Bernie Baldwin

Mesa Air Group, based in Arizona, USA, is planning to bring its knowledge of flying on behalf of airline partners to Europe under an agreement with London-based Gramercy Associates.

The pair plan to develop a Europe-based joint venture, of which Mesa will own 49%, which will apply for a new Air Operator’s Certificate (AOC) in the European Union using CRJ900 aircraft, which are now supported by MHI RJ Aviation. The JV’s goal is to introduce Capacity Purchase Agreement or ACMI (Aircraft, Crew, Maintenance, and Insurance) services in passenger or cargo operations in Europe, where it will compete with operators such as CityJet, Xfly and Danish Air Transport.

“We are very excited at the potential to expand our regional business overseas,” declares Jonathan Ornstein, Mesa’s chairman and chief executive officer, who has previous experience in Europe from his days as chief executive officer of Virgin Express in the early 1990s.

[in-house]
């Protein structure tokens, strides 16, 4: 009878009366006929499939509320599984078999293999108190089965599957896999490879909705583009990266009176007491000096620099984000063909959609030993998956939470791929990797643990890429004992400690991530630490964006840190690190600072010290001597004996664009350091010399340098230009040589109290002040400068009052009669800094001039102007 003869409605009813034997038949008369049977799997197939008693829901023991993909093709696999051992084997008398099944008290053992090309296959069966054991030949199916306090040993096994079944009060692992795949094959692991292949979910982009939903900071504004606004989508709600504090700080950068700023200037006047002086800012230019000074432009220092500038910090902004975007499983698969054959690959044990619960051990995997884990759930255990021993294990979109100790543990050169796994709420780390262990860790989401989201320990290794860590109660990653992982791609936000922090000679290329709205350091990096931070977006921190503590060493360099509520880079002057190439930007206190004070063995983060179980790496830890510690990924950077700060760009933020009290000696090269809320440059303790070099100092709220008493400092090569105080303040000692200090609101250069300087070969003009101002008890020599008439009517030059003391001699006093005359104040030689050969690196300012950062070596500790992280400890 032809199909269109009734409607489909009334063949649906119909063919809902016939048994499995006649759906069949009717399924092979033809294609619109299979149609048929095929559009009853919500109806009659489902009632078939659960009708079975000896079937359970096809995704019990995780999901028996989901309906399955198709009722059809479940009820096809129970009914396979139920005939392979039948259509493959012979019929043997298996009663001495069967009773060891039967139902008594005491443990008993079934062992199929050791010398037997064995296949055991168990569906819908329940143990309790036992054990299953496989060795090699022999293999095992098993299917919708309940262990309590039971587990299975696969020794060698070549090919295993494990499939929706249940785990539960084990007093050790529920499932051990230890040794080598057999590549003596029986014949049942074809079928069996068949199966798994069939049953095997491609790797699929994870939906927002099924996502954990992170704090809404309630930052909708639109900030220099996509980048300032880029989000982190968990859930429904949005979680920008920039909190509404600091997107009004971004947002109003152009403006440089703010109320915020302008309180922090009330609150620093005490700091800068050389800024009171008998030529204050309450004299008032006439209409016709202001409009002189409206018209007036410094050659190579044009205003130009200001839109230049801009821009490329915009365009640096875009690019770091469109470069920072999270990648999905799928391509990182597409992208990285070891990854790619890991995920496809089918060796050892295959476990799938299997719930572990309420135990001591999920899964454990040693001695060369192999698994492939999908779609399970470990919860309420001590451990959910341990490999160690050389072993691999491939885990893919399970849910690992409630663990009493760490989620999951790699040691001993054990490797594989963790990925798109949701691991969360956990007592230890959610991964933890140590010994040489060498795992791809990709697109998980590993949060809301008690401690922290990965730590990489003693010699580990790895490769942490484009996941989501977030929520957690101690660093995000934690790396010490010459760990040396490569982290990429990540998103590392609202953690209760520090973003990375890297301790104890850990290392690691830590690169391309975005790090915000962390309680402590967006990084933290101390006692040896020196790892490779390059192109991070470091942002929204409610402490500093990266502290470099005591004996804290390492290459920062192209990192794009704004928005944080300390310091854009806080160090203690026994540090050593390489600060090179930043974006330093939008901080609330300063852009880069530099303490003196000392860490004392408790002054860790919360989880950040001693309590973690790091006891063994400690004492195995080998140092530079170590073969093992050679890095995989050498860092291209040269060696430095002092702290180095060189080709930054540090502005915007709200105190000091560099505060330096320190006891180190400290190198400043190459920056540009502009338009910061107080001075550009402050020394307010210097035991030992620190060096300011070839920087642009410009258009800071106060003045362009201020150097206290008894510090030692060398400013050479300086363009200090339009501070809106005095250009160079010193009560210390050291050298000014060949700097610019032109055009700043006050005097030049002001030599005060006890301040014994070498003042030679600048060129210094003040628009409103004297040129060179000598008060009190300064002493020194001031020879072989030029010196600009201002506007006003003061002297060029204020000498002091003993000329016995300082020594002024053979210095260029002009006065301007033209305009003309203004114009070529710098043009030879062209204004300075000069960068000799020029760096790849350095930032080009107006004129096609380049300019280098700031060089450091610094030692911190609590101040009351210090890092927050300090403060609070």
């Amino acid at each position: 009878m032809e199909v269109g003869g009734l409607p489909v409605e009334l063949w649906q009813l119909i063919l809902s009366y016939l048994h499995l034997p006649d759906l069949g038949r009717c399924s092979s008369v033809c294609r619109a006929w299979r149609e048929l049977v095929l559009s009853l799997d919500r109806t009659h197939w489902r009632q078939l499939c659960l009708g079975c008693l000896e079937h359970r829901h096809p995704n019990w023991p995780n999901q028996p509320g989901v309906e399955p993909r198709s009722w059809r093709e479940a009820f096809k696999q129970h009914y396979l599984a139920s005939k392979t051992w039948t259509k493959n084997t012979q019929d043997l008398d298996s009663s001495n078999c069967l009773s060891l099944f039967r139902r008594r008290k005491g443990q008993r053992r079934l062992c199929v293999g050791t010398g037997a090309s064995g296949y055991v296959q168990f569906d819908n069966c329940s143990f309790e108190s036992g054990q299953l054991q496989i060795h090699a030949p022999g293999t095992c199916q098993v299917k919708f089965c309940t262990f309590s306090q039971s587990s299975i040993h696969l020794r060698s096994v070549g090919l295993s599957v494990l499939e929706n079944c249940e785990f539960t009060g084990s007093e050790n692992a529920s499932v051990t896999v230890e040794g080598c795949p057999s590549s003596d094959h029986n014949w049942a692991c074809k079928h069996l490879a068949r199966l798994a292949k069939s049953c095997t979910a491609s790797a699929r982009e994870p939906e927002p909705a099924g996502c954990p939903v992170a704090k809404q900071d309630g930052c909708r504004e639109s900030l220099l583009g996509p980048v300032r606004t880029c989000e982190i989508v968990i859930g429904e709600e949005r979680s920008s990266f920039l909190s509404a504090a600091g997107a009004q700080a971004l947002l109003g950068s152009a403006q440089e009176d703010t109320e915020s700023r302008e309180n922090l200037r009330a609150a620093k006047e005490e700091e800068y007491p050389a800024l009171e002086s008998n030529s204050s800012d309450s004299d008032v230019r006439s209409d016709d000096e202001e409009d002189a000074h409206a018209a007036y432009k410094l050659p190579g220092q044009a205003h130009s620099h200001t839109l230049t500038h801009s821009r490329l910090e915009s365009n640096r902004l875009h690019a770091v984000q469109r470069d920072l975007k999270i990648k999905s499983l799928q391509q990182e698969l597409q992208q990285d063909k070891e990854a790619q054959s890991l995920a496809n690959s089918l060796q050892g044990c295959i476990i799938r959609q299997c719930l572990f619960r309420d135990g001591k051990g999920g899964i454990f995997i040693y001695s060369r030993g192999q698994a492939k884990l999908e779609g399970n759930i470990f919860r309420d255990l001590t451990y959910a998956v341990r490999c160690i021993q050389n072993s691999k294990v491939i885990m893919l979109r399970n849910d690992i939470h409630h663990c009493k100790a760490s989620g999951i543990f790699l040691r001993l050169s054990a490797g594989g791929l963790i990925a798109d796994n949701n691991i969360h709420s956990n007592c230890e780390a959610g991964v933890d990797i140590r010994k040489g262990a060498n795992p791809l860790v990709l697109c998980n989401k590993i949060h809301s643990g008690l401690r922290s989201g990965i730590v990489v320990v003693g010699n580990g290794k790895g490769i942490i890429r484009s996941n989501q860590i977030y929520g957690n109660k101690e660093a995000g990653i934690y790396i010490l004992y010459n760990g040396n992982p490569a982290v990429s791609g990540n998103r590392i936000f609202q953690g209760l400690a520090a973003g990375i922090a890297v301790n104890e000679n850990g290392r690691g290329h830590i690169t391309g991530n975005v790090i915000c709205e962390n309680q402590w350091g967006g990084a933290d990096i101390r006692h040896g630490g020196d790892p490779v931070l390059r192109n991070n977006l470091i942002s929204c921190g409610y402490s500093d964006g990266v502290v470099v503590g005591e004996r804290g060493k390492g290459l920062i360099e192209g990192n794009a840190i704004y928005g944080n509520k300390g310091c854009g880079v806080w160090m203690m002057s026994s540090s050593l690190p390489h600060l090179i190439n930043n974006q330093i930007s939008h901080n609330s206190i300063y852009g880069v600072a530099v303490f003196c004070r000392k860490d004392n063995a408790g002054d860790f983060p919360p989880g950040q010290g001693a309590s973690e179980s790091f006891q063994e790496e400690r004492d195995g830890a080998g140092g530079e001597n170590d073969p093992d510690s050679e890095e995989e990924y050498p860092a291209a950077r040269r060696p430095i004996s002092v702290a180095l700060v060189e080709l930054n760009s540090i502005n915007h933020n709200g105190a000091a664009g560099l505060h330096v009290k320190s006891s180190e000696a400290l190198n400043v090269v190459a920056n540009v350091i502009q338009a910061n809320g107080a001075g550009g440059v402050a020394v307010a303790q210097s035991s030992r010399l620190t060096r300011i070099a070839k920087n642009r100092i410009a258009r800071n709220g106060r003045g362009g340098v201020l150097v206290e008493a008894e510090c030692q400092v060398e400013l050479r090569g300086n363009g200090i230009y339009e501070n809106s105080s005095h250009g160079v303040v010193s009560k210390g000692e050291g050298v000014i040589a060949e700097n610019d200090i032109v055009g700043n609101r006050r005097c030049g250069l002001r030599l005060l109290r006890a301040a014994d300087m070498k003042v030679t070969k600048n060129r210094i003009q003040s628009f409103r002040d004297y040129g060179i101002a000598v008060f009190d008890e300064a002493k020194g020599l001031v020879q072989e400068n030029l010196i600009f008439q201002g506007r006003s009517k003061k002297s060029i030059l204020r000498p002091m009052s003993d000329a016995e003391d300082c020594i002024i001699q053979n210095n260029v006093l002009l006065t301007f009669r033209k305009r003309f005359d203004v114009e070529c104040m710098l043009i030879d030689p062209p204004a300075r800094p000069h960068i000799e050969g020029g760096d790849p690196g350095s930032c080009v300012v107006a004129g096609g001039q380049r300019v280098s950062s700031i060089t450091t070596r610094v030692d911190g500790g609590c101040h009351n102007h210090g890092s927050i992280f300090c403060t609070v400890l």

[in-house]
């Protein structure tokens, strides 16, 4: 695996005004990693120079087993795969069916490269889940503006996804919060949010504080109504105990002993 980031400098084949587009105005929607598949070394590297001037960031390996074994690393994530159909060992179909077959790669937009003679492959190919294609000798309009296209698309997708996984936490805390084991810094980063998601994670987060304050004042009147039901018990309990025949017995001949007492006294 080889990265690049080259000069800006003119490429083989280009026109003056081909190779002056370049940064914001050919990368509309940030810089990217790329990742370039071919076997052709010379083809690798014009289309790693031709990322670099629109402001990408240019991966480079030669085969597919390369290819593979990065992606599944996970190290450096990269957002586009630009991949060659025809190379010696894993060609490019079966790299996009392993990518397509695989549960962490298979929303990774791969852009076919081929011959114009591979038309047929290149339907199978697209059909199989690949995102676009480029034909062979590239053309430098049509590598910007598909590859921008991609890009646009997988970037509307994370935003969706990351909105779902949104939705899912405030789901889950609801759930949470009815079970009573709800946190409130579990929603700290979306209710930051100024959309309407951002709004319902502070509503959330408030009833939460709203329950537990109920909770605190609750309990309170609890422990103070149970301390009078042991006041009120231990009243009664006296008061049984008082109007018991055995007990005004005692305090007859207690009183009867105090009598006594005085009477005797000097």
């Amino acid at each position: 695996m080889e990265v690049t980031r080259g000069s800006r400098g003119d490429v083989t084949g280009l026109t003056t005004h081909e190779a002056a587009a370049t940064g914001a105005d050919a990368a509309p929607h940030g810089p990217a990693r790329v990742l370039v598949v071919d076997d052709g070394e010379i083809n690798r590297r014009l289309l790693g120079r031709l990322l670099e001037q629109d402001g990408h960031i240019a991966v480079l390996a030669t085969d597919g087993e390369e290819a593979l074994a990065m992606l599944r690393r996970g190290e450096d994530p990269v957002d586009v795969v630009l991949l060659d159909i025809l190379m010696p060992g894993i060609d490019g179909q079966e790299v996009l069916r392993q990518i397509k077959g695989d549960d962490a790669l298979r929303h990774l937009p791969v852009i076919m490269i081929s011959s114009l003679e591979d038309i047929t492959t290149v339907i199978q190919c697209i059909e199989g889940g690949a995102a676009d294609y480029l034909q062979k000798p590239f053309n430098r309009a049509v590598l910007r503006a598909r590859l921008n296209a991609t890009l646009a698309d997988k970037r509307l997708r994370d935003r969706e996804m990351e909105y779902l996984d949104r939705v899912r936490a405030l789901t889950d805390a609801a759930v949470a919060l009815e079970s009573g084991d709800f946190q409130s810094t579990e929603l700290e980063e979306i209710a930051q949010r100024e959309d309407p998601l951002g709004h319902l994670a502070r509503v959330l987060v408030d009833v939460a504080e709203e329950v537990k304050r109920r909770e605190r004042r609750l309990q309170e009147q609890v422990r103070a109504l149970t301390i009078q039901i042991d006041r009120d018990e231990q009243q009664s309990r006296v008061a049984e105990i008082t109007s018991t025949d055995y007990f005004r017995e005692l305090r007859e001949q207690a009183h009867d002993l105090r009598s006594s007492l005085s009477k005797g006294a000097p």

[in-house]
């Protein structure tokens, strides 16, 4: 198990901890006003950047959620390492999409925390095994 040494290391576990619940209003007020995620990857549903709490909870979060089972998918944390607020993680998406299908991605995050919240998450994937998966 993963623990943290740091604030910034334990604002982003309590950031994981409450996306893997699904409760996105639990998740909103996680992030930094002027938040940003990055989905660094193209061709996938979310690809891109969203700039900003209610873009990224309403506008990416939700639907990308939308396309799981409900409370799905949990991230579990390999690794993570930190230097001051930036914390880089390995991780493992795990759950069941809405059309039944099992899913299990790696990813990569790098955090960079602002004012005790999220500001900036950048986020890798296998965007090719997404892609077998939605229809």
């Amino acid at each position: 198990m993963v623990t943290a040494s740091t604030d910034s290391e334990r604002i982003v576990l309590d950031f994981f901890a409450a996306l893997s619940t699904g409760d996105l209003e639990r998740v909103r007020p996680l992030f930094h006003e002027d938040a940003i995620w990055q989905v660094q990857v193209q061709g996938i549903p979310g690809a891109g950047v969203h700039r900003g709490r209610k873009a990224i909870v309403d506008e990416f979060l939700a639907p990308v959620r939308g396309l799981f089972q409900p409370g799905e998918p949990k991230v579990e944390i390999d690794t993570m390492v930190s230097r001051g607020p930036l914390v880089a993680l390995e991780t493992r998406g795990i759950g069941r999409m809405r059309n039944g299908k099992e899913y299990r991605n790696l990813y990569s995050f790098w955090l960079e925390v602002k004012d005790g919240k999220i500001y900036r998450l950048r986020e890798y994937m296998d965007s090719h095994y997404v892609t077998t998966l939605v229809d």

Gramercy Associates is led by Tony Davis, who was previously CEO of Tiger Airways in Singapore and bmibaby in the UK. In mid-March, Davis spoke to CONNECT Unplugged and explained that, while he could not elaborate on details, the partners were in the deep discussion stage and he is “optimistic and excited about the path the talks were taking.”

This is not the first attempt to bring US experience into the CPA/ACMI market in Europe. In 2005, ExpressJet Europe was set up with a similar goal by Jochen Schnadt, now vice-president, aviation business management, Dubai Airports.

While Schnadt established his company under a different name, investment from ExpressJet Airlines – then a US regional brand of some note – led to the US company’s brand being used as it was hoped that it would provide added leverage. Four former chief executives from European regional airlines were also involved at board level. However, the venture did not succeed in gaining the traction required.

Informed of the Mesa–Gramercy JV, Schnadt told CONNECT Unplugged that he still believes that the European market needs an effective smaller-gauge solution, “possibly more than ever”.